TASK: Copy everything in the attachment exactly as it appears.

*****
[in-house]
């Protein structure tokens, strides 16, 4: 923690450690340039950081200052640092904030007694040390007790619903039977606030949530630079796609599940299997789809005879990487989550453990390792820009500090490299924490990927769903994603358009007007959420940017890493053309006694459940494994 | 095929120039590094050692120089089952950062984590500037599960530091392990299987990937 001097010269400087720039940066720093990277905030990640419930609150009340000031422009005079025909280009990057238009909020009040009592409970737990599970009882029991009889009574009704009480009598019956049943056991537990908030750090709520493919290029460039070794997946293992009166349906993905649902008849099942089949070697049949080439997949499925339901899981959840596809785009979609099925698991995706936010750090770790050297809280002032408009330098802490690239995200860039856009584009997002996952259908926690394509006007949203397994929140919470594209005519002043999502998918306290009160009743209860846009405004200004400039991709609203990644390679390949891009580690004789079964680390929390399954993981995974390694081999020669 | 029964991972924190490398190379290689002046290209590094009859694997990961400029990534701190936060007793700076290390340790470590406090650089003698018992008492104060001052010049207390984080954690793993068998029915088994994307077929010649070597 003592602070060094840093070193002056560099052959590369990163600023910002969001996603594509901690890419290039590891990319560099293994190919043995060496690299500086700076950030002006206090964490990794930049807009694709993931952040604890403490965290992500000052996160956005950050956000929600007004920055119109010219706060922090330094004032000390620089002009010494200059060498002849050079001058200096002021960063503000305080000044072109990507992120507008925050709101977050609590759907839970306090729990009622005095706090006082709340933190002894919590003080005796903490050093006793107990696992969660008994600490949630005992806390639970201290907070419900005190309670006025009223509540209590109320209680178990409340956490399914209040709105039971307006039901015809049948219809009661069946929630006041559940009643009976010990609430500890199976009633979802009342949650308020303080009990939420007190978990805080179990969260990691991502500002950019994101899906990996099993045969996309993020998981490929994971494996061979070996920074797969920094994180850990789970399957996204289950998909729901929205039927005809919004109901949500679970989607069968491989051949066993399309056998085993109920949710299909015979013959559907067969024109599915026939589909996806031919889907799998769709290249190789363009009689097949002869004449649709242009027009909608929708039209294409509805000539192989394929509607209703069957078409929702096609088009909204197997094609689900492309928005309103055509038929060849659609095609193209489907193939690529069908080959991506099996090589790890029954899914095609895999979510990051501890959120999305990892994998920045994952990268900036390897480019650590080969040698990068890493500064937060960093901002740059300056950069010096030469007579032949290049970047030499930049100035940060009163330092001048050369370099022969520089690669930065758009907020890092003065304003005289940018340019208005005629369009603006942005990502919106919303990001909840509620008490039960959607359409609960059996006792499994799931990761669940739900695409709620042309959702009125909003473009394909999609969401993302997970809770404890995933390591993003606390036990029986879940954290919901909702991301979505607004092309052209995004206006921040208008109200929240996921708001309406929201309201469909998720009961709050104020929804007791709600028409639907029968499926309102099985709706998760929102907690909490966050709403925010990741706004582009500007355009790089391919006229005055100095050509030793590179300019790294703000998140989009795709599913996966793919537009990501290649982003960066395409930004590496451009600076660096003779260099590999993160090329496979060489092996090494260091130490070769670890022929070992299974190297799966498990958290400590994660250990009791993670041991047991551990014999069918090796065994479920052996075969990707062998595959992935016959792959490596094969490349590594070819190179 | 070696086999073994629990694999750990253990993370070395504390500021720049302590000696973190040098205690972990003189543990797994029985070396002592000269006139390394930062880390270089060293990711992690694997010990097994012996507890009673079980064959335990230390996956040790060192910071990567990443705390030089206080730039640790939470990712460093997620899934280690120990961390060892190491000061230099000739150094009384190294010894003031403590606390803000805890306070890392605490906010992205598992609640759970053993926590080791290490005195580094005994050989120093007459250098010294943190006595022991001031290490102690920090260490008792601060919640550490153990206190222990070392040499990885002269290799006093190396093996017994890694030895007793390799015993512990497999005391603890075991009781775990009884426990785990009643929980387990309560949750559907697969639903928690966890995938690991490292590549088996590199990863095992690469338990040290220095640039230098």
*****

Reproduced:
[in-house]
């Protein structure tokens, strides 16, 4: 923690450690340039950081200052640092904030007694040390007790619903039977606030949530630079796609599940299997789809005879990487989550453990390792820009500090490299924490990927769903994603358009007007959420940017890493053309006694459940494994 | 095929120039590094050692120089089952950062984590500037599960530091392990299987990937 001097010269400087720039940066720093990277905030990640419930609150009340000031422009005079025909280009990057238009909020009040009592409970737990599970009882029991009889009574009704009480009598019956049943056991537990908030750090709520493919290029460039070794997946293992009166349906993905649902008849099942089949070697049949080439997949499925339901899981959840596809785009979609099925698991995706936010750090770790050297809280002032408009330098802490690239995200860039856009584009997002996952259908926690394509006007949203397994929140919470594209005519002043999502998918306290009160009743209860846009405004200004400039991709609203990644390679390949891009580690004789079964680390929390399954993981995974390694081999020669 | 029964991972924190490398190379290689002046290209590094009859694997990961400029990534701190936060007793700076290390340790470590406090650089003698018992008492104060001052010049207390984080954690793993068998029915088994994307077929010649070597 003592602070060094840093070193002056560099052959590369990163600023910002969001996603594509901690890419290039590891990319560099293994190919043995060496690299500086700076950030002006206090964490990794930049807009694709993931952040604890403490965290992500000052996160956005950050956000929600007004920055119109010219706060922090330094004032000390620089002009010494200059060498002849050079001058200096002021960063503000305080000044072109990507992120507008925050709101977050609590759907839970306090729990009622005095706090006082709340933190002894919590003080005796903490050093006793107990696992969660008994600490949630005992806390639970201290907070419900005190309670006025009223509540209590109320209680178990409340956490399914209040709105039971307006039901015809049948219809009661069946929630006041559940009643009976010990609430500890199976009633979802009342949650308020303080009990939420007190978990805080179990969260990691991502500002950019994101899906990996099993045969996309993020998981490929994971494996061979070996920074797969920094994180850990789970399957996204289950998909729901929205039927005809919004109901949500679970989607069968491989051949066993399309056998085993109920949710299909015979013959559907067969024109599915026939589909996806031919889907799998769709290249190789363009009689097949002869004449649709242009027009909608929708039209294409509805000539192989394929509607209703069957078409929702096609088009909204197997094609689900492309928005309103055509038929060849659609095609193209489907193939690529069908080959991506099996090589790890029954899914095609895999979510990051501890959120999305990892994998920045994952990268900036390897480019650590080969040698990068890493500064937060960093901002740059300056950069010096030469007579032949290049970047030499930049100035940060009163330092001048050369370099022969520089690669930065758009907020890092003065304003005289940018340019208005005629369009603006942005990502919106919303990001909840509620008490039960959607359409609960059996006792499994799931990761669940739900695409709620042309959702009125909003473009394909999609969401993302997970809770404890995933390591993003606390036990029986879940954290919901909702991301979505607004092309052209995004206006921040208008109200929240996921708001309406929201309201469909998720009961709050104020929804007791709600028409639907029968499926309102099985709706998760929102907690909490966050709403925010990741706004582009500007355009790089391919006229005055100095050509030793590179300019790294703000998140989009795709599913996966793919537009990501290649982003960066395409930004590496451009600076660096003779260099590999993160090329496979060489092996090494260091130490070769670890022929070992299974190297799966498990958290400590994660250990009791993670041991047991551990014999069918090796065994479920052996075969990707062998595959992935016959792959490596094969490349590594070819190179 | 070696086999073994629990694999750990253990993370070395504390500021720049302590000696973190040098205690972990003189543990797994029985070396002592000269006139390394930062880390270089060293990711992690694997010990097994012996507890009673079980064959335990230390996956040790060192910071990567990443705390030089206080730039640790939470990712460093997620899934280690120990961390060892190491000061230099000739150094009384190294010894003031403590606390803000805890306070890392605490906010992205598992609640759970053993926590080791290490005195580094005994050989120093007459250098010294943190006595022991001031290490102690920090260490008792601060919640550490153990206190222990070392040499990885002269290799006093190396093996017994890694030895007793390799015993512990497999005391603890075991009781775990009884426990785990009643929980387990309560949750559907697969639903928690966890995938690991490292590549088996590199990863095992690469338990040290220095640039230098």